Students attending the Conservative Political Action Conference this week said they feel marginalized and bullied by peers at school who support gun control, McClatchy's DC Bureau reported.
“Not liking guns is a millennial thing, it’s the cool thing to be against guns,” said Justin Vaughn, 17, who attends a Maryland High School. Vaughn, a Second Amendment supporter, told McClatchy News he feels like he is on the “wrong side” of the gun control debate.
How did students feel at CPAC?
Vaughn was relieved to be around other like-minded conservative students from across the nation during the CPAC meeting Friday at National Harbor, Maryland.
“This is like the only place I’ve seen where kids are on my side,” Vaughn said.
Many peers at his school view his pro-Second Amendment views as: “I’m supporting killers, when I’m really supporting people who want to protect the Constitution.”
Vaughn’s comments come as student survivors of the shooting at Marjory Stoneman Douglas High School in Parkland, Florida, have launched a very visible national campaign to support gun control. The students have become a powerful force, rallying many young people across the nation to support their cause. The Valentine’s Day shooting left 17 dead at the school.
Liberty Fuchs, 19, of Los Angeles, told McClatchy she strongly empathizes with the Florida students. But she questions if their tactics are alienating others who are sympathetic toward what the students went through. Fuchs cited social media comments that imply support for gun rights is akin to supporting school shootings.
“It’s so upsetting to hear them say you’re either for gun control or dead kids,” she said. “I don’t question their motives, of course they want to do something, and it’s been so powerful, so strong. But to turn it into an attack on the right wing? It’s like the feeling when you get bullied in high school because you believe in something different.”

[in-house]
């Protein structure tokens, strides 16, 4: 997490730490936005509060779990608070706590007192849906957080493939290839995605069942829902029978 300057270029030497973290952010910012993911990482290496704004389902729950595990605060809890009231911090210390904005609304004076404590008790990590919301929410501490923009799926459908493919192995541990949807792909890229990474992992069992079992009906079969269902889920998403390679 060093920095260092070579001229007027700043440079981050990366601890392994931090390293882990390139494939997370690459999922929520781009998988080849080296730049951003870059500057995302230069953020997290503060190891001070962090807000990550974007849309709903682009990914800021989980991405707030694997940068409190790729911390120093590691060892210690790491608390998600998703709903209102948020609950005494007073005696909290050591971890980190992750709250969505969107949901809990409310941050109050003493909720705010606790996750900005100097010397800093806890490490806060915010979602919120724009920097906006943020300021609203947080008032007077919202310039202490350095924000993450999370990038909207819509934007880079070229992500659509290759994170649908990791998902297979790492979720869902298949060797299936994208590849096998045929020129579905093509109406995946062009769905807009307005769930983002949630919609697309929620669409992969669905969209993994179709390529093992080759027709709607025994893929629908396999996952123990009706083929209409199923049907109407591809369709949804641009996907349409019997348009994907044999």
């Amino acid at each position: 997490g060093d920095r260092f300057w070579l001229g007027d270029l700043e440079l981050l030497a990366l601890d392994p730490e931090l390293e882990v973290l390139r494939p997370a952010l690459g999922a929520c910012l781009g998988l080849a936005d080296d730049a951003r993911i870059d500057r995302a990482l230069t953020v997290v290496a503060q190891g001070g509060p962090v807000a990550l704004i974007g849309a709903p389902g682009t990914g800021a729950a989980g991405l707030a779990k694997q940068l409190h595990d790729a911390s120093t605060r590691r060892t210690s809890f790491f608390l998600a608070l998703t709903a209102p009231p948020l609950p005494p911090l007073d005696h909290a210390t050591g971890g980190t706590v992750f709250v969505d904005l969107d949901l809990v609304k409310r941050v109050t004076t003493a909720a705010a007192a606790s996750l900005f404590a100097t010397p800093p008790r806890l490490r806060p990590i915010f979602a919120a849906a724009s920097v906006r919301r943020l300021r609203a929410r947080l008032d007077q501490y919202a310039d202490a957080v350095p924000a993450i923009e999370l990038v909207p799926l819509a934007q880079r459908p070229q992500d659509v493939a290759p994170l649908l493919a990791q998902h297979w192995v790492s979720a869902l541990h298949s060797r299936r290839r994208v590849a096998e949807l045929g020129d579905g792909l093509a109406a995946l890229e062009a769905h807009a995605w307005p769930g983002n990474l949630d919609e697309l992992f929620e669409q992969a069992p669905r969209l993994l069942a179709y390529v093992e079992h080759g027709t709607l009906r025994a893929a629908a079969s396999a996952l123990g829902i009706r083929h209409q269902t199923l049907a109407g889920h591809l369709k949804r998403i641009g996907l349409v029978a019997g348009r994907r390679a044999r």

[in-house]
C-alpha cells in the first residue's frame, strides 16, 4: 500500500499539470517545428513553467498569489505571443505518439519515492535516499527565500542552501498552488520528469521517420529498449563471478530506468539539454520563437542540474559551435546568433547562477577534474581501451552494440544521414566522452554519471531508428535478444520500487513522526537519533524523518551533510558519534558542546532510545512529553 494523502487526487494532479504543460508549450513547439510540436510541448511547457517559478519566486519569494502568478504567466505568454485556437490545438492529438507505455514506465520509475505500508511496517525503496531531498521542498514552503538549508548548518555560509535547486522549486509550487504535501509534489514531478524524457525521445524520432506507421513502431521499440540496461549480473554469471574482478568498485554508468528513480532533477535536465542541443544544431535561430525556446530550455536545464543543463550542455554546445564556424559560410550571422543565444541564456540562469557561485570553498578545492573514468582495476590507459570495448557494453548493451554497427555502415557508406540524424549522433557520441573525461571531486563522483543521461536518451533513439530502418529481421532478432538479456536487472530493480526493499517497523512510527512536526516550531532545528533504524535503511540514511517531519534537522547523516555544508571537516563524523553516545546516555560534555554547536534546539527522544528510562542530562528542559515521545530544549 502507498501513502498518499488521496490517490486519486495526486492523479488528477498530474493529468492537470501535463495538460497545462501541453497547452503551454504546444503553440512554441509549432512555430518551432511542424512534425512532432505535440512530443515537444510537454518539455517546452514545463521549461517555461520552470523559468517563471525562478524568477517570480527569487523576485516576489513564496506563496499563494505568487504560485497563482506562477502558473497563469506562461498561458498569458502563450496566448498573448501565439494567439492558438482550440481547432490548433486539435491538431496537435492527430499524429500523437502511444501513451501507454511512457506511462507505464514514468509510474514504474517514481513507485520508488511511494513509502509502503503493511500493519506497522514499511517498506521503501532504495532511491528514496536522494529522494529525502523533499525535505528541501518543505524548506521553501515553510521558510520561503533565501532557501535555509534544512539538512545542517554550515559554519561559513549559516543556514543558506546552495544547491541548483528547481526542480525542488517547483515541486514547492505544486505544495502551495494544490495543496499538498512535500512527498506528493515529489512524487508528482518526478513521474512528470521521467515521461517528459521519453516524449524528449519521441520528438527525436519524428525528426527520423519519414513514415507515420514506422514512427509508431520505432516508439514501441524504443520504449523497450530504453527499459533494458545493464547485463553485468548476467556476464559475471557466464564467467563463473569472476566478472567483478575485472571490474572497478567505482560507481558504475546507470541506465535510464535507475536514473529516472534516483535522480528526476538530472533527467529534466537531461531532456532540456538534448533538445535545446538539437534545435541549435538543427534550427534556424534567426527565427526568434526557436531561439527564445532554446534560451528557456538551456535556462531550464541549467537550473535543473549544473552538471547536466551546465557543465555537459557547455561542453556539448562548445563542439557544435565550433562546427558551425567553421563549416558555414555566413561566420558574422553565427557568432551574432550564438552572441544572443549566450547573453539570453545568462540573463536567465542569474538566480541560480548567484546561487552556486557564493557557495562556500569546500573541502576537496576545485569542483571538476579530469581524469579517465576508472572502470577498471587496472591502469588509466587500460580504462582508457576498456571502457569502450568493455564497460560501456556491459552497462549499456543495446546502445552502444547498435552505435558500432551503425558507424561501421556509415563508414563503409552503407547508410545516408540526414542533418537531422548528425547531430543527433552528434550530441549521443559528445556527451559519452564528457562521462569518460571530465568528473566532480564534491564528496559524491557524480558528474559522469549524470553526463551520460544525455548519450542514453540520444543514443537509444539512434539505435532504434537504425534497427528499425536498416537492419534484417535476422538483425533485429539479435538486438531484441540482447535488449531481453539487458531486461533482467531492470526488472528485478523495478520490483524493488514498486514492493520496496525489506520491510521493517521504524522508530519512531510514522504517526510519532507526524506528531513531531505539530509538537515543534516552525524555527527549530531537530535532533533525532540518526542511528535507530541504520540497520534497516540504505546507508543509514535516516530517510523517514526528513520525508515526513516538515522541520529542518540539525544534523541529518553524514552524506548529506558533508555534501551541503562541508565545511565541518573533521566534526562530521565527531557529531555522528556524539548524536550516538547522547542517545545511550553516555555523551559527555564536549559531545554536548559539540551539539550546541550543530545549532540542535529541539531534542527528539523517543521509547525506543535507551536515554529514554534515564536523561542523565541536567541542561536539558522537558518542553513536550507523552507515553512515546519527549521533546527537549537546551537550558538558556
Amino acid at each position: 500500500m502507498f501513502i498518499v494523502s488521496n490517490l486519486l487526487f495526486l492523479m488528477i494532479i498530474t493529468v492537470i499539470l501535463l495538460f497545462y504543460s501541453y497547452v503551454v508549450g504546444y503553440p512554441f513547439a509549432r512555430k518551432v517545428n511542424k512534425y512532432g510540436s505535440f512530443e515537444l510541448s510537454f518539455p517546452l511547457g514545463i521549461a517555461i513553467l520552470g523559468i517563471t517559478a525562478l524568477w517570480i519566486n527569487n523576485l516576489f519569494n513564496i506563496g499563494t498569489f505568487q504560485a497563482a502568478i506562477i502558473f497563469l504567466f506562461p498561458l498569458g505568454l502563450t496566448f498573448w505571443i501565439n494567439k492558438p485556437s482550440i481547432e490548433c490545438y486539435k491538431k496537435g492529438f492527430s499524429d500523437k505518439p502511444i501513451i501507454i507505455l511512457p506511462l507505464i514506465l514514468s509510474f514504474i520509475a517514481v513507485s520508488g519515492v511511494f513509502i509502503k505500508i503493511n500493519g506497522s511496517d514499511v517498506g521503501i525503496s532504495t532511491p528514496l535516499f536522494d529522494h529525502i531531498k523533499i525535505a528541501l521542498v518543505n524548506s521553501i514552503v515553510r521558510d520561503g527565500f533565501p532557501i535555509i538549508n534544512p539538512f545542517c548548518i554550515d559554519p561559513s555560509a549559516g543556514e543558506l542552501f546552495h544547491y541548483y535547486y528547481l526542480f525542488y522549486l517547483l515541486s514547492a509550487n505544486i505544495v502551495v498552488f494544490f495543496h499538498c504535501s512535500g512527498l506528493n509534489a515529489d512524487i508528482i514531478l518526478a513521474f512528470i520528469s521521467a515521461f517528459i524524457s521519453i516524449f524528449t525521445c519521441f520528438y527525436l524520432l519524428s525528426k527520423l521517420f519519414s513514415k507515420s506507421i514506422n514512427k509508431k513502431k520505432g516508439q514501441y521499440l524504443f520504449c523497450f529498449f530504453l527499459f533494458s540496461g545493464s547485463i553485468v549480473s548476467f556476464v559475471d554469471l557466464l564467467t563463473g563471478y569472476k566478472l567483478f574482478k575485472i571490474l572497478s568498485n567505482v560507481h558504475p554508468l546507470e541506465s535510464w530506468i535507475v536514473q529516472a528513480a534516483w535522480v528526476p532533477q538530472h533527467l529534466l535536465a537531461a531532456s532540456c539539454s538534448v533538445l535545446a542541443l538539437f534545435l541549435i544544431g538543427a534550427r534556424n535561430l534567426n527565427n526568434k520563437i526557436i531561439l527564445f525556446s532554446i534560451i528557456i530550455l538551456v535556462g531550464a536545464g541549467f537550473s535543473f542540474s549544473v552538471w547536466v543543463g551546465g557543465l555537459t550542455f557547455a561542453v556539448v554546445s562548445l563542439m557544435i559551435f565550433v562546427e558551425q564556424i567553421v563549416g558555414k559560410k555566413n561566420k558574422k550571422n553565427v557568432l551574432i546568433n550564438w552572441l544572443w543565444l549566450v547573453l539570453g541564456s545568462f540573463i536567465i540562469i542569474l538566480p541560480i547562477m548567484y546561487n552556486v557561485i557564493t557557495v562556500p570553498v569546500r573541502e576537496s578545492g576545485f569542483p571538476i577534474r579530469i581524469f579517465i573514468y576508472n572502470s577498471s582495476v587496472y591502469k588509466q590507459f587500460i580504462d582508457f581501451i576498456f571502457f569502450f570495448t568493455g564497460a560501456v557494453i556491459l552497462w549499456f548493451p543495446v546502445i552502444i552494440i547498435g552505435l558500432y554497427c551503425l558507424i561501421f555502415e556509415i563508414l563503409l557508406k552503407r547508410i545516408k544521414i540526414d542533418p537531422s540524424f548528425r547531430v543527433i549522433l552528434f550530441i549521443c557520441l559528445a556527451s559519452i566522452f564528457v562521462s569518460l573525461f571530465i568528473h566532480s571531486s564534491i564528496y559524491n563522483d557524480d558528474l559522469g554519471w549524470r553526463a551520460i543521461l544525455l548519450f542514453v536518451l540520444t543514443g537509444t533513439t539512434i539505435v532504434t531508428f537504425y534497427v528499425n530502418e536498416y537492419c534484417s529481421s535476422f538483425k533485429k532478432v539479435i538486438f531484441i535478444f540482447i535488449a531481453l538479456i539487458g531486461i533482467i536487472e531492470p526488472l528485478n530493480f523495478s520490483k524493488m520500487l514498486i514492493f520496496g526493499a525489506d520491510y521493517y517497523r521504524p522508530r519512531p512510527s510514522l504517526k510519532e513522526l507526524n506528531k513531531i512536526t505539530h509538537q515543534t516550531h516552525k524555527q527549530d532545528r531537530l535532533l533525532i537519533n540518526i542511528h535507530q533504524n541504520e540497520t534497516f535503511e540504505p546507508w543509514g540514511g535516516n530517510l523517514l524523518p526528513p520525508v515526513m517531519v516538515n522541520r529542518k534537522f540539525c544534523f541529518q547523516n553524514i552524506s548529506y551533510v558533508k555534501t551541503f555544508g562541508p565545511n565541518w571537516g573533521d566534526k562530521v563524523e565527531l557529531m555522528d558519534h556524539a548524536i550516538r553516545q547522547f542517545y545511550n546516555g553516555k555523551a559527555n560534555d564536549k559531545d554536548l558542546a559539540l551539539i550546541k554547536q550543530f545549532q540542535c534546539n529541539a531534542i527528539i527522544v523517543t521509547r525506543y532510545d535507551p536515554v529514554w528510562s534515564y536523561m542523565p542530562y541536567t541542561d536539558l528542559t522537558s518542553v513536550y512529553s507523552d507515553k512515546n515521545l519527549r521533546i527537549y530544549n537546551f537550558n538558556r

What about college campuses?
Jacob Thomas, a 20-year-old student at Germanna Community College in Fredericksburg, Virginia, said he feels his opinions on gun rights are being silenced.
“You can’t express that opinion, especially on college campuses,” he told McClatchy News.
The students are standing up for their beliefs, despite a growing group of peers who are planning campus walkouts and other protests against gun violence.
“The Second Amendment is what we’re protecting,” said Abby Brinkman, 22, a senior at Shawnee State University in Portsmouth, Ohio, told McClatchy News.
“People have been so quick to turn on gun owners rather than smart solutions,” she added.
Eric Folkerts, 20, a freshman University of Mary Washington in Fredericksburg, told McClatchy that he believes the Florida students are “victims being used as pawns in a way to advance a political agenda.”
“They’re 16, 17, 18, the reality is they really don’t know what they’re talking about,” he said. “Just because you go through a tragedy doesn’t mean you know the issues, the policy and the legislation.”